Executive 360 Assessment

Brekke Consulting’s Executive 360 Assessment was developed by John Brekke in partnership with several elite business schools and further developed by David Brekke. The Executive 360 Assessment is one of the nation’s first 360 assessments. The assessment itself and the assessment process has gone through countless revisions over its 25+ years for maximum relevancy and effectiveness.

The Executive 360 Assessment contains a lean 36 qualities which respondents use to assess their feedback receiver. These 36 qualities are grouped into six categories in the final report:

People Relatedness
Strategic Thinking
Responsibility & Initiative

Few 360 assessments allow respondents to write in comments, and those that do simply print the comments as they were received. This corrupts the data because of fear of reprisal and attempts to brown-nose.

In Brekke Consulting’s feedback process, to ensure that the feedback is anonymous, respondent’s comments are combed by hand for possible personal identifiers (such as catch phrases, misspellings, and creative grammar) and sorted into the relevant categories (sometimes phrase by phrase). This level of dedication to anonymity ensures that the feedback is as free as possible from corrupting influences, maximizing the effectiveness of the results for the individual and the company.


The text we receive:

“Kay is well liked at NHC Southburg and is a good thinker. Sometimes she gets overly involved with the the issues brought to her and loses track of the bigger stuff. I can always go to her for answers but she doesn’t volunteer to help even if she knows I’m having trouble but we always know what we should be doing which is tons better than at my last position. The group in UX doesn’t really work together, we do our own thing which is slow and causes problems. She really engages in the meetings and gives good kudos. She says we should work together and doesn’t do anything to make it happen, on the other hand, with Kevin DOA she single-handedly juggled a disastrous budget this last month which was amazing.”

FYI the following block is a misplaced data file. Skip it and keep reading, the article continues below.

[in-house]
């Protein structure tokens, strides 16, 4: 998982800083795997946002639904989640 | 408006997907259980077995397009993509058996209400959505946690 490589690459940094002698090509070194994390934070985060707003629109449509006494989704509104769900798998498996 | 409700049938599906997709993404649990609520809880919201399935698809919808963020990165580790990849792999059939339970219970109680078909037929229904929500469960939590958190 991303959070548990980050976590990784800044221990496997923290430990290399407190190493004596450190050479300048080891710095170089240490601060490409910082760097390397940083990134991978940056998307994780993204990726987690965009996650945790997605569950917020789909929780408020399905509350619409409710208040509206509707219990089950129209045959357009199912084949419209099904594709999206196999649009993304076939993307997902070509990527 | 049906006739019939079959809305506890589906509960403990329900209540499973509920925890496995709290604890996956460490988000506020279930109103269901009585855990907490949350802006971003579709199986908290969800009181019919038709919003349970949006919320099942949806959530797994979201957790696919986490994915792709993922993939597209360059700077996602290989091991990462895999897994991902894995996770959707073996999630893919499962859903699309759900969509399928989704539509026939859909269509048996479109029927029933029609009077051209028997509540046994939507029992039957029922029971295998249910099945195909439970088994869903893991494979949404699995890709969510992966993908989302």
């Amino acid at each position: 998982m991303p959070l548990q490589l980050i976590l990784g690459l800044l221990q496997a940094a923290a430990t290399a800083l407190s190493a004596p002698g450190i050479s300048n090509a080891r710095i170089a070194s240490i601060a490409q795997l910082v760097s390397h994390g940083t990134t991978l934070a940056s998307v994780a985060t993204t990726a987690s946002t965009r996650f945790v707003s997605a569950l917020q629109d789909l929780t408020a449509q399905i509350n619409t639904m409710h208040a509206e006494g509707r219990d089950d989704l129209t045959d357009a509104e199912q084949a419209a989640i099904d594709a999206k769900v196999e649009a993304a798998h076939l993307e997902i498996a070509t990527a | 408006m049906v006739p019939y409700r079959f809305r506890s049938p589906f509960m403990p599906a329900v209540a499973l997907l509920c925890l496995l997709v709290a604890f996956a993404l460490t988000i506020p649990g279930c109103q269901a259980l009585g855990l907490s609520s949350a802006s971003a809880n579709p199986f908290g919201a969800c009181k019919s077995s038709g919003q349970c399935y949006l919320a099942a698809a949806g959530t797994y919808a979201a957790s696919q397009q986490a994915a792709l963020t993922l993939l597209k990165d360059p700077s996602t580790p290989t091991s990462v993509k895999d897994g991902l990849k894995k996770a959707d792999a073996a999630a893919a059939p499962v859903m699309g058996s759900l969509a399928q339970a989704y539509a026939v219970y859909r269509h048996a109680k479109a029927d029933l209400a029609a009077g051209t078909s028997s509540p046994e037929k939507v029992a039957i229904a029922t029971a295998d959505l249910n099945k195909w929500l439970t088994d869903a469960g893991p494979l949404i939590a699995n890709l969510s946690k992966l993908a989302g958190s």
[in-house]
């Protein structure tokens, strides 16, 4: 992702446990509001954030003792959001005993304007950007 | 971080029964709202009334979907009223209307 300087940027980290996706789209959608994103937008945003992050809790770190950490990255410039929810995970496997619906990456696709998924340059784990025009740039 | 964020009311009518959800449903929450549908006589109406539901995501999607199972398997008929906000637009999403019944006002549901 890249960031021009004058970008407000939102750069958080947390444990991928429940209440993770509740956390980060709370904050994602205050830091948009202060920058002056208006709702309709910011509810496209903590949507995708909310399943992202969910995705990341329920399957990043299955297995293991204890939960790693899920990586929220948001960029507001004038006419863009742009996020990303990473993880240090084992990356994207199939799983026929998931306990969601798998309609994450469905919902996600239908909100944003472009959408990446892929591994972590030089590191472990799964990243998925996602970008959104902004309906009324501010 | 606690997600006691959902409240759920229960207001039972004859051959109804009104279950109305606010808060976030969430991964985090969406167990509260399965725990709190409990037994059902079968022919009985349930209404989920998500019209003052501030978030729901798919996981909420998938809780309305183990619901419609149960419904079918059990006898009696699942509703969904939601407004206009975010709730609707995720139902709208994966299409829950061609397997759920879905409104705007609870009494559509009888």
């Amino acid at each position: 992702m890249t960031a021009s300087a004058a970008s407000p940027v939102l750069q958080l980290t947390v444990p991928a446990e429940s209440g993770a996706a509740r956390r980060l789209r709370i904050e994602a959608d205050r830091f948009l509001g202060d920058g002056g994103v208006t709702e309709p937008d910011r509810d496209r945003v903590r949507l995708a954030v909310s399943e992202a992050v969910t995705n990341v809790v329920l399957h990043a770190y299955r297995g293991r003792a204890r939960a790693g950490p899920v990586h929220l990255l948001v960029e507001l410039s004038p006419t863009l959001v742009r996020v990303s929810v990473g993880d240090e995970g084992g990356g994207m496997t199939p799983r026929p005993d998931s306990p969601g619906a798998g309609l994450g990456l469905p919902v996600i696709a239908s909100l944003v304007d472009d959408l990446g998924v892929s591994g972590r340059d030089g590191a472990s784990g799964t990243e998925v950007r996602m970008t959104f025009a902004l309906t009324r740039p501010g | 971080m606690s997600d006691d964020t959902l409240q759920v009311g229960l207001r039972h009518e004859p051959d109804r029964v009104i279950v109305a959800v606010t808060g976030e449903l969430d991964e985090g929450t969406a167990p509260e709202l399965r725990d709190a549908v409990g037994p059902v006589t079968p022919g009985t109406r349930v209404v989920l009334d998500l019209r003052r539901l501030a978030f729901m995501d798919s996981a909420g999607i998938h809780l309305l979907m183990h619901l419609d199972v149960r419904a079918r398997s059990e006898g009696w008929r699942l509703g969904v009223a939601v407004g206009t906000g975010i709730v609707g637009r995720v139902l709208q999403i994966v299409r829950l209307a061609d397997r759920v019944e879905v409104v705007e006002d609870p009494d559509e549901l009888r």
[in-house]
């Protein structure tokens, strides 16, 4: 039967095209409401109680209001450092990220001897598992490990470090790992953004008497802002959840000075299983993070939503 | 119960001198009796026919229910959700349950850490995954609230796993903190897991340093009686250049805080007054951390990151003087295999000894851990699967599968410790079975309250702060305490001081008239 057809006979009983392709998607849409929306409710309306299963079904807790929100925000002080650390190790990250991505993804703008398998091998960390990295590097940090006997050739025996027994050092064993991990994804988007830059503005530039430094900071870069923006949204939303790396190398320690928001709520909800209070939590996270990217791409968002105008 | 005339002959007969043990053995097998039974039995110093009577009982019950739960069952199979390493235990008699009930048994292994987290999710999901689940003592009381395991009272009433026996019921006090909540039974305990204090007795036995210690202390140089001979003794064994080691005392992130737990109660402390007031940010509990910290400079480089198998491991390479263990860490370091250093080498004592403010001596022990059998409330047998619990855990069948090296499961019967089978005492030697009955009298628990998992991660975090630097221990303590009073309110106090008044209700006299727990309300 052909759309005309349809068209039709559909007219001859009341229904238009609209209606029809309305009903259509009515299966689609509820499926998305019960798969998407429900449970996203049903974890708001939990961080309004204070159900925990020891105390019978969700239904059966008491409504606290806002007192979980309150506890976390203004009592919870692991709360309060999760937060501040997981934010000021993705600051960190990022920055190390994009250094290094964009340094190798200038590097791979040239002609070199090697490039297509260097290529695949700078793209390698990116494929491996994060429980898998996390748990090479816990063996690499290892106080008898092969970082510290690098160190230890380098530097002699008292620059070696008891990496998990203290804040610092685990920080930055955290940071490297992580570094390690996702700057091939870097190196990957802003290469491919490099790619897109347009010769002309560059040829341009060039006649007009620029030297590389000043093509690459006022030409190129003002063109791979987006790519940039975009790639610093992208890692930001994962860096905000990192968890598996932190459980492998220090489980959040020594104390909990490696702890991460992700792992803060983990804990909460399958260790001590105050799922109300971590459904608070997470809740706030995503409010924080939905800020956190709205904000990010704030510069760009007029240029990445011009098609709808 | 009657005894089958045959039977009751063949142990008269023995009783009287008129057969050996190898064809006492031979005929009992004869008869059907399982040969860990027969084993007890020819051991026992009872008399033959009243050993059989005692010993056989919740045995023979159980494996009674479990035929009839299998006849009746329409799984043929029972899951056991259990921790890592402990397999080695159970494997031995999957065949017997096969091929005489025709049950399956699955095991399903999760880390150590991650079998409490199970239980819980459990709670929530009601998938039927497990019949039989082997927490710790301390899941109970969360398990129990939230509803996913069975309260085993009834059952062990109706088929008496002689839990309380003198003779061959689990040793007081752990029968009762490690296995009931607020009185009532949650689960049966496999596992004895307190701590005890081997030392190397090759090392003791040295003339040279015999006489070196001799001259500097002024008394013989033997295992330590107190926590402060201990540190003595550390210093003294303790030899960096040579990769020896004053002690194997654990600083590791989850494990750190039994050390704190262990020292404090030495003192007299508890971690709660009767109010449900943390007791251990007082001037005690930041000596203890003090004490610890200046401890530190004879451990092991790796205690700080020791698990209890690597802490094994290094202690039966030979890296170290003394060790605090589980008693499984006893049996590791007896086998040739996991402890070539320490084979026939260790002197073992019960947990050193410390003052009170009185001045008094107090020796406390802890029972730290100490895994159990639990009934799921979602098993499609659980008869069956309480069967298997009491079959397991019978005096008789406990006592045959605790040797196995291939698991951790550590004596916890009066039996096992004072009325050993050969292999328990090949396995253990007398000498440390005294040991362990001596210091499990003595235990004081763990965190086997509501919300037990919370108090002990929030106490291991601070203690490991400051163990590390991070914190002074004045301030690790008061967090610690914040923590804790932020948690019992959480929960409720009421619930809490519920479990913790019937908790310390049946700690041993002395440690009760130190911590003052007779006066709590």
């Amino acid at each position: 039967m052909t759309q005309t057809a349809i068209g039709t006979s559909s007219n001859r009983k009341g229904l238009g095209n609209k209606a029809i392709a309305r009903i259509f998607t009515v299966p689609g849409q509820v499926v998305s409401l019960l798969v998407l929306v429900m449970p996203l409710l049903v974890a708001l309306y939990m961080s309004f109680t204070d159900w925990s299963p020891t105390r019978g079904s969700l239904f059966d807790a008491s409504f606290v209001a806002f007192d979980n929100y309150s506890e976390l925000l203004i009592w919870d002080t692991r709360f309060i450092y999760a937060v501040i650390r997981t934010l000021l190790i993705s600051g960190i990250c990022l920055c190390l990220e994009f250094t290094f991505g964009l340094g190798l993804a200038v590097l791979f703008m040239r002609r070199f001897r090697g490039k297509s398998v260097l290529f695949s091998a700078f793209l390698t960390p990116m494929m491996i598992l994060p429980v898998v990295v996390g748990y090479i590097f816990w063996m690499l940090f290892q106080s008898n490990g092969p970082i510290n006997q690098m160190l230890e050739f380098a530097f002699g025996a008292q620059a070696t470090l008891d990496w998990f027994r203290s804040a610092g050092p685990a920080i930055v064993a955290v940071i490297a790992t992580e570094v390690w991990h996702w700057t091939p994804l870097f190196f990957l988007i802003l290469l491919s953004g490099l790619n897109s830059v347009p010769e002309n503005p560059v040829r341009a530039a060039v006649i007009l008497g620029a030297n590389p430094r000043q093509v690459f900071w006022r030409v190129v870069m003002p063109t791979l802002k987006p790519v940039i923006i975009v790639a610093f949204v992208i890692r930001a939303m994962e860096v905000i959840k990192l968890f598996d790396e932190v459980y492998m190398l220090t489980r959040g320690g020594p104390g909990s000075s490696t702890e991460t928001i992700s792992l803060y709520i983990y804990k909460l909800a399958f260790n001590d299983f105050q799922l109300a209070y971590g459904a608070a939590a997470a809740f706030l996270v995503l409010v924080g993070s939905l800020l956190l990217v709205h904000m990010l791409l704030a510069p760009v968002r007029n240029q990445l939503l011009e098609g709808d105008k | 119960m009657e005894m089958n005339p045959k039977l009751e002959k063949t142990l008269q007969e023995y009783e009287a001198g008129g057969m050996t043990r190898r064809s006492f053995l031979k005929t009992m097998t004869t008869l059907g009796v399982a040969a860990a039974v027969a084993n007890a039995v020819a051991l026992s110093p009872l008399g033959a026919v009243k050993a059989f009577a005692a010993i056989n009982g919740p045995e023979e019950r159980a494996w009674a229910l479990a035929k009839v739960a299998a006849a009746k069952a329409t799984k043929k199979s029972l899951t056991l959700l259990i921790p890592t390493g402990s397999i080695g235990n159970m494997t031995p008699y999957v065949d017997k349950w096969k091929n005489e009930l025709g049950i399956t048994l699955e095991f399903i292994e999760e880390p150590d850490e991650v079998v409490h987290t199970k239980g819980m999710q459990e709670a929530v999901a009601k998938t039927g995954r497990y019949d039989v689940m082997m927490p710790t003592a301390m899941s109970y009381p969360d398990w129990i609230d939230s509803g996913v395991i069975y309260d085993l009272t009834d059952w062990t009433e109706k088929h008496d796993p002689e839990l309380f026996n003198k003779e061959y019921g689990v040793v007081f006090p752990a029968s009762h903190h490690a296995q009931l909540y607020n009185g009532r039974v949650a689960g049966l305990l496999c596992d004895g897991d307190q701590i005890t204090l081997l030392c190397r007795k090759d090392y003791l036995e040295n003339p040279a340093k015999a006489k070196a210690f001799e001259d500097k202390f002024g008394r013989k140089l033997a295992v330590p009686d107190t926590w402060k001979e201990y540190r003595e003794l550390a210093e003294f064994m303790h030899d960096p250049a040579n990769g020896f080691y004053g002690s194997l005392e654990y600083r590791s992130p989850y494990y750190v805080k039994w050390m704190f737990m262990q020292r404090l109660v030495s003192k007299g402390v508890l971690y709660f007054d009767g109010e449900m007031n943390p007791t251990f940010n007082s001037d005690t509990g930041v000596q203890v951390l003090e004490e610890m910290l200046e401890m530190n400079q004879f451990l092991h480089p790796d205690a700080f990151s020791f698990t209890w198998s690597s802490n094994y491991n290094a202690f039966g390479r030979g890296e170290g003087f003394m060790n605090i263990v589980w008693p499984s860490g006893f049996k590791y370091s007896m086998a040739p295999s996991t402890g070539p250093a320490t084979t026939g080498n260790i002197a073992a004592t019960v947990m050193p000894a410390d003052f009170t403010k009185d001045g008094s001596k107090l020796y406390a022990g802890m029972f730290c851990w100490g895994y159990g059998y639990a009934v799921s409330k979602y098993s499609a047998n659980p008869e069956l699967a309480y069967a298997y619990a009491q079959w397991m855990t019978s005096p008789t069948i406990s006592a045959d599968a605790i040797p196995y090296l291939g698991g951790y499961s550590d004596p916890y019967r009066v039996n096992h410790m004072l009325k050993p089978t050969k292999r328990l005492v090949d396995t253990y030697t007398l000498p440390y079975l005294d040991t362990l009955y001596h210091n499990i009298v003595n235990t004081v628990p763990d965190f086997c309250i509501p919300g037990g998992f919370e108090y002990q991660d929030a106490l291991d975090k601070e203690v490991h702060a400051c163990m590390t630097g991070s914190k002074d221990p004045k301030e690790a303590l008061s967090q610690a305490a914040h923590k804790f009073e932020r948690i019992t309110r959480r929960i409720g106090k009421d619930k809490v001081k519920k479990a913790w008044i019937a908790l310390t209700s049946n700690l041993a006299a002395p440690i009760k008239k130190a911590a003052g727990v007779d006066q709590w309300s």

The resulting feedback from this comment:

People Relatedness – “Kay is well liked.”

Teamwork – “Kay engages in meetings and gives appropriate praise.” “The group in UX doesn’t really work together which is slow and causes problems.”

Communication – “Her team always knows what they should be doing.”

Mentoring/Coaching – “I feel I can always go to her for answers.” “Kay doesn’t volunteer to help even if she knows I am having trouble.”

Strategic Thinking – “Kay is a good thinker.” “Sometimes Kay gets overly involved with the the issues brought to her and overlooks more important things.”

Responsibility & Initiative – “Kay says the group in UX should work together but doesn’t do anything to make it happen.” “Kay juggled a disastrous budget this last month which was amazing.”



People Relatedness –
Your success depends on your ability to connect with your colleagues and those you manage. How intentional are you about connecting and caring for others?

Teamwork –
The centerpiece of the modern organization is the team. A functioning team is more than just a sum of its parts. How well to you nurture and leverage the team?

Communication –
Lack of communication is most frequent concern that has been voiced in these assessments. Proper communication is essential for you to be effective and is intrinsic to every company’s success.

Mentoring/Coaching –
Mentoring is investing in the future. The immediate returns may be small but the long-term results for the company (and for you) are tremendous.

Strategic Thinking –
The company that reacts to changes will always be behind the company that drives them. How well do you see the big picture, anticipate the future, and take charge of change?

Urgency & Accountability –
In upper management discipline and integrity are essential. Acting rightly, with focus, and without supervision is universally difficult. How well to you manage yourself?